`Lights-out’ is ﬁnally here
The pronounced decline of labor productivity that mining has experienced between 2007 and 2012 has turned the spotlight on automation. Each passing year saw more and more labor units needed to produce a tonne of mineral. Furthermore, the aggres-sive expansion projects fueled by unprecedented commodity prices combined with natural geologic scarcity have driven mining into even more remote areas, which increased the proportion of migrant labour required. This, combined with the need for safety, drove costs even higher making automation an imperative. Within a decade, companies such as the Alphabet-owned Boston Dynamics have created robots like Atlas that are turning heads, making analysts declare “the end of manual labor” and the arrival of genuinely dependable “lights-out” production processes.
Automation is making an extraordinary impact on industrial growth with its ability to inﬂuence productivity, efﬁciency, product quality, production ﬂexibility and waste reduction. And although the mining industry has held back, it perhaps won’t do so for long. With the boom in commodity prices and volume expansion there is a need to bring down costs. In such an en-vironment, Automated Mining Op-erations are an attractive option.
Key drivers of automated mining operations
The industry has already been active in bringing down costs. The ﬁrst wave of cost containment included the cancellation of new projects. This resulted in immedi-ate savings. Although it was relatively easy to do, the wave has run its course. The second wave to bring down costs included sweat-ing assets. It was kicked off in 2013. It continues with vigor even now. This wave places relentless pressure on suppliers, creates incessant productivity reviews, focuses on simpliﬁcation and standardization and looks at the divestment of poor performing assets. The third wave, triggered in 2014, has prompted process re-engineering. This wave is perhaps the hardest to execute since it has long-dated returns. But the wave also splits the pack between the leaders and laggards. While it is imperative the industry focuses on all three, automation is predicted to leave the most profound impact.
Automation is perhaps the most sophisticated trend in the indus-try’s 200 year history of mechani-zation. It is being driven by the urgent need to bring down costs, replace skills that are becoming scarce, ensuring safer operations by moving people away from hazardous locations and from exposure to dangerous equip-ment. Society too has zero-harm expectations from mining organi-zations. As a consequence, the industry has begun to aspire for zero fatalities and on lowering its impact on the environment.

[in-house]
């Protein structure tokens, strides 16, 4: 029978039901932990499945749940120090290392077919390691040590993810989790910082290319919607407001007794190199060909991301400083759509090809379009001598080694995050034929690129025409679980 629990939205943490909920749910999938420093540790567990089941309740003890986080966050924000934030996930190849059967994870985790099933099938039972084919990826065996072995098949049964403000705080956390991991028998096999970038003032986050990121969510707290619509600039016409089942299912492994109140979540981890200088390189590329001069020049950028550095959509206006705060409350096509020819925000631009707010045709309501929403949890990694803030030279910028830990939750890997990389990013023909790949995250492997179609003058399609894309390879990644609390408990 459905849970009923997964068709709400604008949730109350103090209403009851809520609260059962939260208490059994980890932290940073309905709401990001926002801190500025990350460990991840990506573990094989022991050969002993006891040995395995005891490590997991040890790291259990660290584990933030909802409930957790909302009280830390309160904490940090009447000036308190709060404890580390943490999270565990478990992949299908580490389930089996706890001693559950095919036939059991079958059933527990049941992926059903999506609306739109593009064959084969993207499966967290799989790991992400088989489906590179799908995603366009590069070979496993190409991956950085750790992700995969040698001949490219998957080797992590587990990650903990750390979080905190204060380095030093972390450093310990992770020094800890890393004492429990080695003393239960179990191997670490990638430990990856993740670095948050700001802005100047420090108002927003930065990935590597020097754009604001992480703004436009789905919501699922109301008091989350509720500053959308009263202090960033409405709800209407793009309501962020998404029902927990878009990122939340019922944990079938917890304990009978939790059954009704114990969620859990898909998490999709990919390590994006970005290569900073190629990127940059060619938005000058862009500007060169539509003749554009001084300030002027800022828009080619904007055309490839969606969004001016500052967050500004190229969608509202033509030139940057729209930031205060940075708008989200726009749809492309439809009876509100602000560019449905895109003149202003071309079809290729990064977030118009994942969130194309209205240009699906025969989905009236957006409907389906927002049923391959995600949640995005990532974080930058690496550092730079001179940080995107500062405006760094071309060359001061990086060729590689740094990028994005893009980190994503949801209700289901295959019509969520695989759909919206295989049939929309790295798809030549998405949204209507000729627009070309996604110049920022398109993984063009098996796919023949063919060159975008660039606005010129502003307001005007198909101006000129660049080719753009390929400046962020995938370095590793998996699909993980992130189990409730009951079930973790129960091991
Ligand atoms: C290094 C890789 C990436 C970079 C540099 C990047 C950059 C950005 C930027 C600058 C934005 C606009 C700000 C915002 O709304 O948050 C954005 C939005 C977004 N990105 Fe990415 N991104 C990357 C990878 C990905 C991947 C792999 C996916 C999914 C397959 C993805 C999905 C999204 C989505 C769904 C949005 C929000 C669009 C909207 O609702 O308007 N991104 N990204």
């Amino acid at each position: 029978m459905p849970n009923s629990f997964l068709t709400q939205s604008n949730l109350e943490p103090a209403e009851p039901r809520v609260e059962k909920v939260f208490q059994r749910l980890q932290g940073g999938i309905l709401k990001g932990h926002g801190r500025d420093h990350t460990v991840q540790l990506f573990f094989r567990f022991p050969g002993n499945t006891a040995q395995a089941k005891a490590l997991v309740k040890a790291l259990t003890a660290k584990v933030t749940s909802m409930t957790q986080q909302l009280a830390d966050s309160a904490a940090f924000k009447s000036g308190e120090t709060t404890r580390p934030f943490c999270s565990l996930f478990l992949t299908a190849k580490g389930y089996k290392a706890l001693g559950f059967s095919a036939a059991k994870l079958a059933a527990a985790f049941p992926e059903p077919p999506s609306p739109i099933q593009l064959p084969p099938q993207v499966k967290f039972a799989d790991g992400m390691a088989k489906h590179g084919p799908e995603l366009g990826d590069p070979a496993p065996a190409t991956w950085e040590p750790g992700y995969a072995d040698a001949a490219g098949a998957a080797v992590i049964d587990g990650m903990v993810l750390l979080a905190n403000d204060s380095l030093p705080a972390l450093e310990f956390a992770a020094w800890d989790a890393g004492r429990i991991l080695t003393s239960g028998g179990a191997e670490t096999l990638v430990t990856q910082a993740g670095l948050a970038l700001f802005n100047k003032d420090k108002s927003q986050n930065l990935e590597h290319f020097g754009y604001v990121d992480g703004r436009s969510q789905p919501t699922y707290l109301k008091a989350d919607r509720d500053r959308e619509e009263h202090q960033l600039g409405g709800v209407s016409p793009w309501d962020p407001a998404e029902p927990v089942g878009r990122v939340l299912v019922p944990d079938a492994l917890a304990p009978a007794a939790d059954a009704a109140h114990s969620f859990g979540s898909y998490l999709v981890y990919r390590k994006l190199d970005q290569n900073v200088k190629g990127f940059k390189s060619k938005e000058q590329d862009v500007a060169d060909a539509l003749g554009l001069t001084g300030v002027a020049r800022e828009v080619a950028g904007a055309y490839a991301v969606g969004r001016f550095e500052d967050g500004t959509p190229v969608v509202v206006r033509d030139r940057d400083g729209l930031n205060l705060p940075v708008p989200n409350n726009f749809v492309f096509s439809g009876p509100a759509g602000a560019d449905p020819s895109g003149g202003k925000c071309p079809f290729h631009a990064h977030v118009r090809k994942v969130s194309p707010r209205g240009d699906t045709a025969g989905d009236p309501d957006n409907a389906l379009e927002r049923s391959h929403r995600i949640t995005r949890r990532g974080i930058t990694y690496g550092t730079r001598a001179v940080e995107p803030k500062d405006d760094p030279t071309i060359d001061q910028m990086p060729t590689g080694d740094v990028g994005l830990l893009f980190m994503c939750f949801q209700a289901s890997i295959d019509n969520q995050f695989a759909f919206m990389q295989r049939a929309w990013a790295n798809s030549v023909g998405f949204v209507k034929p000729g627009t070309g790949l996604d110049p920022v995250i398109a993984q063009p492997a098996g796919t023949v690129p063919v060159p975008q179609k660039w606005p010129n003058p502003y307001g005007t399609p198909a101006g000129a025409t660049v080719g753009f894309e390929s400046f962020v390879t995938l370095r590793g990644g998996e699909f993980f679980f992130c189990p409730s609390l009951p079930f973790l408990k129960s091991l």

Balancing priorities and bringing automation within reach
These are not simple objectives. They involve investment on a giant scale. Additionally, solutions based on automation need to be sustained over decades before they begin to show returns. Fund-ing such projects is proving to be a major challenge.
A survey of mining organizations in Australia conducted by Coleman Parkes Research for and on behalf of Wipro in 2015 showed that cost management was the top priority. The key challenge was to bring down the cost of extraction (88%). More signiﬁcantly, 75% of the respondents said they are challenged by the lack of invest-ment funds for new technology. This largely reﬂects the situation for mining operations across the world.
With growing markets, the indus-try has doubled its size in the last 10 years. Today, with the dramatic fall in commodity prices, lower ore grades and increasingly remote mine sites, expansion has come to a grinding halt. There is an inter-nal ﬁght for capital (returning interest on debt, returning capital to shareholders and staying in business). This pushes automation out of reach.
Leaders shining the light of automation
However, there are a few shining example of Automated Mining Operations including that of underground drill sites undertaken by Northparkes, Glencore, Leighton Contractors, Discovery Metals and Hatch showing the way. The Rio Tinto, a global leader in mining automation, has one of the world’s largest civilian integrated robotic projects underway in the Pilbara region of Western Australia (WA). Rio Tinto’s driverless trucks, rail (the longest and heaviest trains in the world) and port operations, prompted by the need to reduce labor, are making headlines. Its driverless truck ﬂeet has expanded from 30 to 90, and is being progressively rolled out across the rest of its 900-strong global ﬂeet of trucks. Automation on this scale is ground breaking and has impor-tant implications related to productivity improvement, materi-al usage and human safety.
Importantly, organizations like Rio Tinto and Glencore initiated their automation projects in the mid-1990s. Now those invest-ments have matured and are showing positive results. Other organizations can be more conﬁ-dent of adopting them, with lowered levels of risk and faster ROI.
A simple roadmap to automation
Doubtless, automation is a long-term investment. Fortunately, since the days leaders like Rio Tinto and Glencore initiated their projects, the cost of automation as well as technologies has been falling. There is less reason to park it as an aspirational initiative.
Organizations must look at imple-menting automation in a logical manner, starting with their mobile ﬂeets and operations that are near the rock face or in open pits where safety and productivity can be improved dramatically.
Perhaps the best news for the mining industry is the fact that automation technologies are easier to integrate into existing operations than they ever were, eliminating a very real barrier to adoption. Finally, there is the fact that organizations that embrace automation will be doing the single-best thing in the decades to come for their stake-holders. That is a tough-to-beat motivational factor.